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Addition of small amount of surfactants or polymeric additives may reduce the drag in multiphase flow systems. This chapter presents an overview on the available studies of drag reduction with surfactants and polymeric additives in multiphase flow including gas-liquid two-phase flow, liquid-liquid two-phase flow and gas-liquid-liquid three-phase flow. First, the research background of drag reduction technologies with additives is presented. Then, basic knowledge of drag reduction surfactants and polymeric additives is briefly described. Measured physical properties of surfactant and polymer solutions such as surface tension and viscosity are shown. Next, the drag reduction mechanisms of polymer and surfactant solutions are discussed. The, comprehensive review on the available studies on drag reduction with polymers and surfactants in multiphase flow is presented. The mechanisms are also reviewed. Based on the present review, future research needs are discussed and recommended.
Void Fraction and Flow Patterns of Two-Phase Flow in Upward and Downward Vertical and Horizontal Pipes
Page: 175-201 (27)
Author: Afshin J. Ghajar and Clement C. Tang
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A comparison of the performance of 54 void fraction correlations based on unbiased experimental data set of 3385 data points. A comprehensive literature search was undertaken for the available void fraction correlations and experimental void fraction data for upward and downward vertical and horizontal two-phase flows. The performance of the correlations in correctly predicting the diverse data set was evaluated. Comparisons between the correlations were made and appropriate recommendations were drawn. The analysis showed that most of the correlations developed are very restricted in terms of handling a wide variety of data sets. Based on this analysis void fraction correlations with the best predictive capability are highlighted.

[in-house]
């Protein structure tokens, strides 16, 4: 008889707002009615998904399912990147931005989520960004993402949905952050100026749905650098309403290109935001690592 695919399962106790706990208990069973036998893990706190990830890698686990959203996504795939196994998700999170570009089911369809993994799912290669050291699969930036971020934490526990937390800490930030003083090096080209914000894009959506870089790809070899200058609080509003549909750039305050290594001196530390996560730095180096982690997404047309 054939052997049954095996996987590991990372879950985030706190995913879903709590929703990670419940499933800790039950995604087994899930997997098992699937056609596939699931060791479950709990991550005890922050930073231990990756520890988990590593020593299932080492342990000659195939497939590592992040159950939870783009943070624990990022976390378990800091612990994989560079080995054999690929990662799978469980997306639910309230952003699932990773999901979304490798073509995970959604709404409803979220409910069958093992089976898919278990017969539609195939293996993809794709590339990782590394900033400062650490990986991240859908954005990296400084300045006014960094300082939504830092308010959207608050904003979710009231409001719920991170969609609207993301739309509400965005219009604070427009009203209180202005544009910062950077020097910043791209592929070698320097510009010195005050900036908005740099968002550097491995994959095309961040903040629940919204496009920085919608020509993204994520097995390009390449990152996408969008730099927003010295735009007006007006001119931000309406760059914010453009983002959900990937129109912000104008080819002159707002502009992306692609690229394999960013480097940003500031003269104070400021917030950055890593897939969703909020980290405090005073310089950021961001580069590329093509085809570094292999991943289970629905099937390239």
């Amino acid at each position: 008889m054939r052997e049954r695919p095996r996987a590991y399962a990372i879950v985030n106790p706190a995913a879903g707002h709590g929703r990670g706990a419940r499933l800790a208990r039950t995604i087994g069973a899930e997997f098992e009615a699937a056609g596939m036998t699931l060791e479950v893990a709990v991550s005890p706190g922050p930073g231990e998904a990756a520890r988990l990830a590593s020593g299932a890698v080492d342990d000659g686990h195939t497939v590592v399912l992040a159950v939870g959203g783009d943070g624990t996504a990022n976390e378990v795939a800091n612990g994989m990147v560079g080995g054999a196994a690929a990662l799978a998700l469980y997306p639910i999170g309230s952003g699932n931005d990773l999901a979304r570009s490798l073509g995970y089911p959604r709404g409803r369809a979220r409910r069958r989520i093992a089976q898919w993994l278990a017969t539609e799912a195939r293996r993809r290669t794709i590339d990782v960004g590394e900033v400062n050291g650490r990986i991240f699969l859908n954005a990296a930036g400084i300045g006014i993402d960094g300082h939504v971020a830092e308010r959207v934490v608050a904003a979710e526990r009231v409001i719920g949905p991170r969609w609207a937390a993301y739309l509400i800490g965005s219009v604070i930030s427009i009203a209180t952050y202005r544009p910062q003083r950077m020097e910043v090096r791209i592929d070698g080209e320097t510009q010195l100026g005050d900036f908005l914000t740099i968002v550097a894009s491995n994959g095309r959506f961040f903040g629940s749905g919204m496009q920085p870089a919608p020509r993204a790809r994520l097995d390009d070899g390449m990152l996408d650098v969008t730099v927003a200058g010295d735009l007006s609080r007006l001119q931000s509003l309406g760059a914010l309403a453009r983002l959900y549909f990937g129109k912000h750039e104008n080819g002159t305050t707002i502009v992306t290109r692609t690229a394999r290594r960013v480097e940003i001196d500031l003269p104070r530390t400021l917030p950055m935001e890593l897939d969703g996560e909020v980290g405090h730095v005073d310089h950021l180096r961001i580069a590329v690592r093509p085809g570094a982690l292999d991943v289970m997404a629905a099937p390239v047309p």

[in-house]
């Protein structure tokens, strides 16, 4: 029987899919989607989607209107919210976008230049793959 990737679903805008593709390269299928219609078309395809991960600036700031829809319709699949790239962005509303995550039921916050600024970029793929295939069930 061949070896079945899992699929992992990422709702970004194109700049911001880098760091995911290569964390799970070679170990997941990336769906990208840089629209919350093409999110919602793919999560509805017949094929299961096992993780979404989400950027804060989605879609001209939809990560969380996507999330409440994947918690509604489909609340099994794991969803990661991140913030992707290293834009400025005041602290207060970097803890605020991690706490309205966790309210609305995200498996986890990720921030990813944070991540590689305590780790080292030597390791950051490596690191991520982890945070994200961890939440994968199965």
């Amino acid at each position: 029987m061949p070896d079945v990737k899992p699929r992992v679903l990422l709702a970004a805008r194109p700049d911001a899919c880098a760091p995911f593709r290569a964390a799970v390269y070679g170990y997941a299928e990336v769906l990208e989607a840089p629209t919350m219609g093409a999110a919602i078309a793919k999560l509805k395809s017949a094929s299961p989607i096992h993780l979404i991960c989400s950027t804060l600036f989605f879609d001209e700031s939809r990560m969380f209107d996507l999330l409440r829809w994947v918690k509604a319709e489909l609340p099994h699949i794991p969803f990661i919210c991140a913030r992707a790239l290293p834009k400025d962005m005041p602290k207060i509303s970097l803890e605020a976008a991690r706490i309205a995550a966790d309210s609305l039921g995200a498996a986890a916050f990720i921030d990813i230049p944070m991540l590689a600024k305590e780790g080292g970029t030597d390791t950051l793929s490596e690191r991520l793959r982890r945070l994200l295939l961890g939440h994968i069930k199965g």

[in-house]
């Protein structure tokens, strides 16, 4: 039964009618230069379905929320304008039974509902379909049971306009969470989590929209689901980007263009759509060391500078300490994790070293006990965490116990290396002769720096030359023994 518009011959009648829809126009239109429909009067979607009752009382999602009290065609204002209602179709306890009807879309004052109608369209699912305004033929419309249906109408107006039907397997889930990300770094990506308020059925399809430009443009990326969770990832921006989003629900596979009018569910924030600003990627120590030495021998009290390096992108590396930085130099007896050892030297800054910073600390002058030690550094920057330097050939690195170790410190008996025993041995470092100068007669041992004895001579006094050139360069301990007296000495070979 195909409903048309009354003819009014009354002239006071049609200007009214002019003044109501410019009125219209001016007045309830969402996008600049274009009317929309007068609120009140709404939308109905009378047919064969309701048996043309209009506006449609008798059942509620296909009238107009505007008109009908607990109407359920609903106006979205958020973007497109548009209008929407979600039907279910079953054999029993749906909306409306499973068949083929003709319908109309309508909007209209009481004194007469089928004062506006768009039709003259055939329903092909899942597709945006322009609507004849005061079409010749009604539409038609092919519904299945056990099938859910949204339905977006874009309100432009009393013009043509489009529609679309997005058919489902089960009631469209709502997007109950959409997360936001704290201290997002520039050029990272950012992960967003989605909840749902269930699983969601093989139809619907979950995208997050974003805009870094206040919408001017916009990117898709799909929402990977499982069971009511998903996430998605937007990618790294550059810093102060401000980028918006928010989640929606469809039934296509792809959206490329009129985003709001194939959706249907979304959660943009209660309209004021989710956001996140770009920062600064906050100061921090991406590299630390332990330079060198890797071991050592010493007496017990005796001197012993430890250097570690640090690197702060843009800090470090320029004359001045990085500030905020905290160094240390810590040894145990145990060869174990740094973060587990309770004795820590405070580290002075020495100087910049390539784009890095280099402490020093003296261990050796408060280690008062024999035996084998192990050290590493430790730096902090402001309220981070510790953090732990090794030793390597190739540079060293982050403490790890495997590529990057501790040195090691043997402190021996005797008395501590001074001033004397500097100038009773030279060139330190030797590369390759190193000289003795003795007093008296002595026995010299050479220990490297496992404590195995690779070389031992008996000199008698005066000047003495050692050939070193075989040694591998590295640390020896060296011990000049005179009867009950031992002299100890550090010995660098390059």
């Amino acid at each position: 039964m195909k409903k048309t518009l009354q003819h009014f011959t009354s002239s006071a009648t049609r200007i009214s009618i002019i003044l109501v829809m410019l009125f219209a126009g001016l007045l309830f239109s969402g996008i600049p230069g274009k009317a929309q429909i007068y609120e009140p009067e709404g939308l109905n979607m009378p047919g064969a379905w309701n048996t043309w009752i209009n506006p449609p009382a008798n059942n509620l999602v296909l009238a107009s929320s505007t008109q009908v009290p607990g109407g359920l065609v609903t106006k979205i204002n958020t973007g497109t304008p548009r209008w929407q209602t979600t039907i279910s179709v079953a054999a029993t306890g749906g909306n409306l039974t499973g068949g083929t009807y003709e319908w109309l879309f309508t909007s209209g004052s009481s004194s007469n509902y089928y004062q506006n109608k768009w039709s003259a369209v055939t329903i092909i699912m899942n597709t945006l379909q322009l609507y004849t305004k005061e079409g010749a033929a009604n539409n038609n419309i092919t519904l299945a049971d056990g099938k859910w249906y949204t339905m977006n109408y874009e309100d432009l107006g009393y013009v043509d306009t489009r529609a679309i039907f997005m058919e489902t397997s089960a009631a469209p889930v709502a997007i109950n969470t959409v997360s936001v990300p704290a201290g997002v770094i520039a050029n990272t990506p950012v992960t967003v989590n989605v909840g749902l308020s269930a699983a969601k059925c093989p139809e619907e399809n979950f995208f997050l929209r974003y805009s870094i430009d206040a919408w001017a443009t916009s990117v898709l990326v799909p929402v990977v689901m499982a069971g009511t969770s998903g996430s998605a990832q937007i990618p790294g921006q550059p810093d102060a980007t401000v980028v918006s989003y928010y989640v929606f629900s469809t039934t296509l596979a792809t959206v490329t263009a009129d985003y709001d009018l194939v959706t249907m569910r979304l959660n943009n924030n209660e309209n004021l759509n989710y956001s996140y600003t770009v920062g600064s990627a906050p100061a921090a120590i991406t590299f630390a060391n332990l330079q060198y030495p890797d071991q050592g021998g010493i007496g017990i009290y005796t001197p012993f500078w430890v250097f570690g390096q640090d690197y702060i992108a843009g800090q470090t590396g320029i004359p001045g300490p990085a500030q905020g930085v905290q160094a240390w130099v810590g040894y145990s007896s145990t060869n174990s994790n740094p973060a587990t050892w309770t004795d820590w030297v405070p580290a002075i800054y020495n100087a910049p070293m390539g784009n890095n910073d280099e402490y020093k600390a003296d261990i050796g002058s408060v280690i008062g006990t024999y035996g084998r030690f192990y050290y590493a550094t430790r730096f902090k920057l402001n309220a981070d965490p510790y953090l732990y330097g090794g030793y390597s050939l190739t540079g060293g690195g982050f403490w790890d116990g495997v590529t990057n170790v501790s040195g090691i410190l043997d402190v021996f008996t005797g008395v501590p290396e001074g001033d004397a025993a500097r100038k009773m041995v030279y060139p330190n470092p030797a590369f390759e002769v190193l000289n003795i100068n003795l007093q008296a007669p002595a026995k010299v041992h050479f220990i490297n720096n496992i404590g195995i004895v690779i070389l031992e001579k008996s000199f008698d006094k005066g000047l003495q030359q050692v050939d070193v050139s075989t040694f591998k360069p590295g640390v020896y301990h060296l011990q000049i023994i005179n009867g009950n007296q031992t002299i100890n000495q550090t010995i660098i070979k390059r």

Multiphase flow and heat transfer have found a wide range of applications in several engineering and science fields such as mechanical engineering, chemical and petrochemical engineering, nuclear engineering, energy engineering, material engineering, ocean engineering, mineral engineering, electronics and micro-electronics engineering, information technology, space technology, micro- and nano-technologies, biomedical and life sciences. This E-book series presents state-of-the-art review and research topics in all aspects of multiphase flow and heat transfer, which are contributed by renowned scientists and researchers. The topics include multiphase transport phenomena including gas-liquid, liquid-solid, gas-solid and gas-liquid-solid flows, phase change processes, nuclear thermal hydraulics, fluidization, mass transfer, bubble and drop dynamics, particle flow interactions, cavitation phenomena, numerical methods, experimental techniques, multiphase flow equipment, combustion processes, environmental protection and pollution control, phase change materials and their applications, macro-scale and micro-scale transport phenomena, nano-fluidics, micro-gravity multiphase flow and heat transfer, energy engineering, renewable energy, electronic chips cooling, data center cooling, fuel cells, multiphase flow and heat transfer in biomedical engineering and science. The E-book series presents recent advances in both conventional research and interdisciplinary research. This E-book series should prove to be invaluable for scientists and researchers interested in multiphase flows.